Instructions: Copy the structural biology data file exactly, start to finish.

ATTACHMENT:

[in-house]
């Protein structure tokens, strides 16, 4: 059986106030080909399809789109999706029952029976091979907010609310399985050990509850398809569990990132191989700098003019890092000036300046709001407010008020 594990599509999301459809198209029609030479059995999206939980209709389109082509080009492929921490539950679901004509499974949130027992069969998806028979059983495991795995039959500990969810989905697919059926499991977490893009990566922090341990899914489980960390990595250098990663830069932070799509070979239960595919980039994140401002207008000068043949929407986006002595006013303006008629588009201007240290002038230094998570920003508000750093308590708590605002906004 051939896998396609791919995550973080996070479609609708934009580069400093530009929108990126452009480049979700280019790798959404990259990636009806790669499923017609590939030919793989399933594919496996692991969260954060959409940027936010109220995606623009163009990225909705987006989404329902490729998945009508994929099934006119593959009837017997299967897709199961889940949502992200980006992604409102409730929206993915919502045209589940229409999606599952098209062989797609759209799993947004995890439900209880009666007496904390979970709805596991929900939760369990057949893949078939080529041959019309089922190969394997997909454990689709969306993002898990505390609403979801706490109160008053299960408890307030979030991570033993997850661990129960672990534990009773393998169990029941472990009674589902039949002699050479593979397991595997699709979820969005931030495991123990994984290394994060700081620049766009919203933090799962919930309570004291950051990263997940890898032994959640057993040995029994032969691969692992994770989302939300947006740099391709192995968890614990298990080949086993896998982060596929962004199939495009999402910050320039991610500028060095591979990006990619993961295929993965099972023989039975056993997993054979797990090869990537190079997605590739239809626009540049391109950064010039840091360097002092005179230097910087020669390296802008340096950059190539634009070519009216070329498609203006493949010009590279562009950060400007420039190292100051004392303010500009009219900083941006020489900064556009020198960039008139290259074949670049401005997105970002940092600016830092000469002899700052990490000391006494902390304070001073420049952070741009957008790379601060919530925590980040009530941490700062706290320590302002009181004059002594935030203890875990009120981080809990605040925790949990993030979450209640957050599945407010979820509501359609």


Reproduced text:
[in-house]
């Protein structure tokens, strides 16, 4: 059986106030080909399809789109999706029952029976091979907010609310399985050990509850398809569990990132191989700098003019890092000036300046709001407010008020 594990599509999301459809198209029609030479059995999206939980209709389109082509080009492929921490539950679901004509499974949130027992069969998806028979059983495991795995039959500990969810989905697919059926499991977490893009990566922090341990899914489980960390990595250098990663830069932070799509070979239960595919980039994140401002207008000068043949929407986006002595006013303006008629588009201007240290002038230094998570920003508000750093308590708590605002906004 051939896998396609791919995550973080996070479609609708934009580069400093530009929108990126452009480049979700280019790798959404990259990636009806790669499923017609590939030919793989399933594919496996692991969260954060959409940027936010109220995606623009163009990225909705987006989404329902490729998945009508994929099934006119593959009837017997299967897709199961889940949502992200980006992604409102409730929206993915919502045209589940229409999606599952098209062989797609759209799993947004995890439900209880009666007496904390979970709805596991929900939760369990057949893949078939080529041959019309089922190969394997997909454990689709969306993002898990505390609403979801706490109160008053299960408890307030979030991570033993997850661990129960672990534990009773393998169990029941472990009674589902039949002699050479593979397991595997699709979820969005931030495991123990994984290394994060700081620049766009919203933090799962919930309570004291950051990263997940890898032994959640057993040995029994032969691969692992994770989302939300947006740099391709192995968890614990298990080949086993896998982060596929962004199939495009999402910050320039991610500028060095591979990006990619993961295929993965099972023989039975056993997993054979797990090869990537190079997605590739239809626009540049391109950064010039840091360097002092005179230097910087020669390296802008340096950059190539634009070519009216070329498609203006493949010009590279562009950060400007420039190292100051004392303010500009009219900083941006020489900064556009020198960039008139290259074949670049401005997105970002940092600016830092000469002899700052990490000391006494902390304070001073420049952070741009957008790379601060919530925590980040009530941490700062706290320590302002009181004059002594935030203890875990009120981080809990605040925790949990993030979450209640957050599945407010979820509501359609």